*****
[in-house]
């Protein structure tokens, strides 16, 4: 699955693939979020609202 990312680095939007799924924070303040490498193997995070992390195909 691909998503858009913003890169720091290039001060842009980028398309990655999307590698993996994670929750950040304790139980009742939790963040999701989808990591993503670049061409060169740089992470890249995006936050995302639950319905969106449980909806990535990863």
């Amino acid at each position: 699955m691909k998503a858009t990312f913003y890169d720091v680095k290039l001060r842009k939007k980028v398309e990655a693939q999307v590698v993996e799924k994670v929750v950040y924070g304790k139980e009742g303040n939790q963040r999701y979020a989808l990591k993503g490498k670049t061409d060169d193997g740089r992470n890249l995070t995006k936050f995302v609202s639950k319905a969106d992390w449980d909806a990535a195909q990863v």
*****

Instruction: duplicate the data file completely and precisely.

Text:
[in-house]
């Protein structure tokens, strides 16, 4: 699955693939979020609202 990312680095939007799924924070303040490498193997995070992390195909 691909998503858009913003890169720091290039001060842009980028398309990655999307590698993996994670929750950040304790139980009742939790963040999701989808990591993503670049061409060169740089992470890249995006936050995302639950319905969106449980909806990535990863």
């Amino acid at each position: 699955m691909k998503a858009t990312f913003y890169d720091v680095k290039l001060r842009k939007k980028v398309e990655a693939q999307v590698v993996e799924k994670v929750v950040y924070g304790k139980e009742g303040n939790q963040r999701y979020a989808l990591k993503g490498k670049t061409d060169d193997g740089r992470n890249l995070t995006k936050f995302v609202s639950k319905a969106d992390w449980d909806a990535a195909q990863v």